The details of the deal are still being worked out, but Erik Eckel looks forward to Microsoft Office coming to Apple iOS devices soon.
Microsoft Office is the de facto standard productivity suite. Most every enterprise organization, medium-sized firm, small business, nonprofit, educational institution, government agency and residential user have essentially standardized on the platform or at least officially adopted Microsoft's default file formats within their offices.
Despite often being the target of denigration-Word is too bloated, Excel takes too long to load, PowerPoint makes developing simple presentations difficult, etc.-the productivity suite is best-served to power Apple users on the go. I've already made the case that Office is the best platform for Mac users. But it's also the best option for mobile iOS users, too.
Poorly kept secret
If the impending release of Microsoft Office for iOS was to be a surprise, the secret was poorly kept. Numerous websites and various bloggers are regularly reporting leaks, specifications, and even details plaguing potential payment rates being negotiated between Apple and Microsoft.
Make no mistake. The stakes are very high. Microsoft Office for iOS is likely to become the platform's leading paid app soon after release. For this reason, both Apple and Microsoft must prove comfortable with the compensation rates both receive; sales will prove impressive. In mid December, however, negotiations were reportedly reaching a peak as the two parties approached an impasse regarding the manner in which Microsoft would receive payment for SkyDrive or Office 365 subscription services. Apple was purportedly pursuing 30% of revenue from Microsoft's cloud-based service sales originated on the iOS platform, even if the originating users should later leave iOS for, say, the Droid platform.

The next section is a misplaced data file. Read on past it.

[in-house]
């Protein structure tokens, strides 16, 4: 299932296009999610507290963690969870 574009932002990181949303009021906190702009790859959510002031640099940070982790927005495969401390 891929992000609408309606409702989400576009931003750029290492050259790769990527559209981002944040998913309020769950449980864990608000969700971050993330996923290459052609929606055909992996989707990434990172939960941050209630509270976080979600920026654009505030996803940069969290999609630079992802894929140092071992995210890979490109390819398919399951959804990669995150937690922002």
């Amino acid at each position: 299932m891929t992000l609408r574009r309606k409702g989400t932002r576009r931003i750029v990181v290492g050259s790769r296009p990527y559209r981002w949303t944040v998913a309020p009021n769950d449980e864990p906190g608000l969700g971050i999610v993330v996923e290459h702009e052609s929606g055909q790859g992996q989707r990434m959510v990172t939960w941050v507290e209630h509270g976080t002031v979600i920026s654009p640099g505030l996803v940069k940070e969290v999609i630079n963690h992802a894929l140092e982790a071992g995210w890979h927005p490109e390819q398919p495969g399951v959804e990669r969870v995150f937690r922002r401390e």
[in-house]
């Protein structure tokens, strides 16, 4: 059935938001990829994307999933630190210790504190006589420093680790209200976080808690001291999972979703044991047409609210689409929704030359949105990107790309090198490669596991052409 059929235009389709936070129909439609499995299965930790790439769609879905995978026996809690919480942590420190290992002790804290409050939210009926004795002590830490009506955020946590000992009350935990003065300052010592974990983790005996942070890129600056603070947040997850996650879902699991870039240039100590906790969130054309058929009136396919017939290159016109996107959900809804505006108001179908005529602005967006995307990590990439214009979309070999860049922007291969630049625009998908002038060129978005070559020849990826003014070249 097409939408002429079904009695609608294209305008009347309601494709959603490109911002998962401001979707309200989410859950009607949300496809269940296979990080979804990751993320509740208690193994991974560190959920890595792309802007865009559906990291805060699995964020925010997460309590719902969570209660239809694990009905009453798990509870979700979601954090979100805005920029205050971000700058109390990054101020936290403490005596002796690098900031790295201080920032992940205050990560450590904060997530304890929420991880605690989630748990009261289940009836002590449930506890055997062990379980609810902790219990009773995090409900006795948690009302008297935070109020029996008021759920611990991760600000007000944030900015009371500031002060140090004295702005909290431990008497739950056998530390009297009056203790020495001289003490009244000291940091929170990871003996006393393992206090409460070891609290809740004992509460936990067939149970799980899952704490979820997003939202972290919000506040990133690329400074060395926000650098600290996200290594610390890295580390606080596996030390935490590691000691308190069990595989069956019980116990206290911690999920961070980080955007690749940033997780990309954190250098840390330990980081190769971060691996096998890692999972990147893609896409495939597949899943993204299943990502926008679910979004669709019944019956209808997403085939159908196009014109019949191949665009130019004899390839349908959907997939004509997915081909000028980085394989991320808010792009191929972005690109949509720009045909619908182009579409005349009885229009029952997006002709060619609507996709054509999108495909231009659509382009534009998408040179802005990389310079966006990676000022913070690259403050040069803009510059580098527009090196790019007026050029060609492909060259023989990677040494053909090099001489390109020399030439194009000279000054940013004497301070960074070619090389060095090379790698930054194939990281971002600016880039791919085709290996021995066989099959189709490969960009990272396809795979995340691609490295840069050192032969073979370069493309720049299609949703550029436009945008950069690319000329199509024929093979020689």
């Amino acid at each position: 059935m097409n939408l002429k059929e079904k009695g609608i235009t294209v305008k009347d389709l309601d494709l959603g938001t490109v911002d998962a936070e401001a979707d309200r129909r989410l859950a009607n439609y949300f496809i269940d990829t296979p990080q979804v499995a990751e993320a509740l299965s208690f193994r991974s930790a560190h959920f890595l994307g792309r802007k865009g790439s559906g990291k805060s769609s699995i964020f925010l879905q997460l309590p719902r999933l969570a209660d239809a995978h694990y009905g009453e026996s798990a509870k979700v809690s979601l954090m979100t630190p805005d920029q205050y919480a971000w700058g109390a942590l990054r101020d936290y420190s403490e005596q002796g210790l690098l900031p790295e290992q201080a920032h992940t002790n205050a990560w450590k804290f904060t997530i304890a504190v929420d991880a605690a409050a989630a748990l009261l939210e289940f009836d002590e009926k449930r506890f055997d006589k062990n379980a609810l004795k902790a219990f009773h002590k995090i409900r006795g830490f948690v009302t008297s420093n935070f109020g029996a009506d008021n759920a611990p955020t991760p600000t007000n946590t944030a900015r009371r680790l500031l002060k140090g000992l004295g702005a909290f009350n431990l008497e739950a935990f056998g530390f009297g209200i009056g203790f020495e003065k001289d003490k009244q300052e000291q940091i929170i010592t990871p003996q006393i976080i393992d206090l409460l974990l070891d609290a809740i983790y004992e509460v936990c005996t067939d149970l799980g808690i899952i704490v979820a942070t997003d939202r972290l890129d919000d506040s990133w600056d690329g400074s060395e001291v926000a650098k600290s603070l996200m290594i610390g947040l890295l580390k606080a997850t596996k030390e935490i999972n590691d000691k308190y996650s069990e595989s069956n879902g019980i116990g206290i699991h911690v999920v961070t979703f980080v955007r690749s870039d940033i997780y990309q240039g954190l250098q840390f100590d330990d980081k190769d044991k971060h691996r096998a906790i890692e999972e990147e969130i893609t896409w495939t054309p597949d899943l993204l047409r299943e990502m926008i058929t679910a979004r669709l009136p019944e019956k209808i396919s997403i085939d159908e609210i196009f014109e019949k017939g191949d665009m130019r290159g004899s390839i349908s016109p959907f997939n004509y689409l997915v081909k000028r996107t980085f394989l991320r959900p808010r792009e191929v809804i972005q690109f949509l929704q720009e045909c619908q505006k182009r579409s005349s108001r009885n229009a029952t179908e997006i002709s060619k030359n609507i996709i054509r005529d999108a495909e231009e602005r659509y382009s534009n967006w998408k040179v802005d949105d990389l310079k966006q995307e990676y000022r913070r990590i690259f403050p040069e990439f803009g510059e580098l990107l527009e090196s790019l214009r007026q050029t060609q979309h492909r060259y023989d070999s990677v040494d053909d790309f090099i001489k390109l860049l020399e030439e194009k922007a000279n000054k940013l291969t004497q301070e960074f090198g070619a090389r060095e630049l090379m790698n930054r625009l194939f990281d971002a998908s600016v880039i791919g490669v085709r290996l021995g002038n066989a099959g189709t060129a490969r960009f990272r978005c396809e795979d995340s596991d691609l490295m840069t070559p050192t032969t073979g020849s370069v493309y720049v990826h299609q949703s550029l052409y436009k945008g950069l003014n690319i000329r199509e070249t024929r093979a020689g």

Consistent compatibility is key
Users, and not just mobile users, lead incredibly frenetic lives, now. Contemporary professions and lifestyles demand users remain connected to the office and others while managing an array of other tasks and obligations. Practically everyone, as a result, runs around picking up children, commuting, traveling, running errands, attending events and more while returning email, following up on calls, texting and even monitoring processes, systems and people.
There's little spare time to convert a portable document, work around mobile application errors in a spreadsheet, or recompile slides when on the go. Users require their adopted mobile platforms prove seamless. Without Office for iOS, however, that's sometimes a stretch.
Sometimes a user (employing a desktop computer or laptop) drafts a document or spreadsheet, sends it to another individual or group of people, then receives edits back that prove inaccessible only because the originating user is now trying to view the updates or changes from an iOS device. Or maybe a mobile user received an attachment that, without Office-compatible software loaded, proves inaccessible on iOS devices.
Consistent compatibility is the key to simplifying mobile iOS users' daily operations. Apple's done well building its own mobile document (Pages), spreadsheet (Numbers) and presentation (Keynote) applications, but others often don't possess compatible software or create files using those programs. Further, Apple's lost the productivity suite fight to Microsoft, which owns the space. iOS users-too busy to reformat files, troubleshoot application crashes, return to the office to review updates, request someone resend a file or implement some other workaround-simply need their productivity apps to work well with other users. With Microsoft bringing proven Word, Excel and likely PowerPoint applications to iOS devices, now even iOS users will be able to enjoy the standardization and consistency that have long been hallmarks for Windows' users.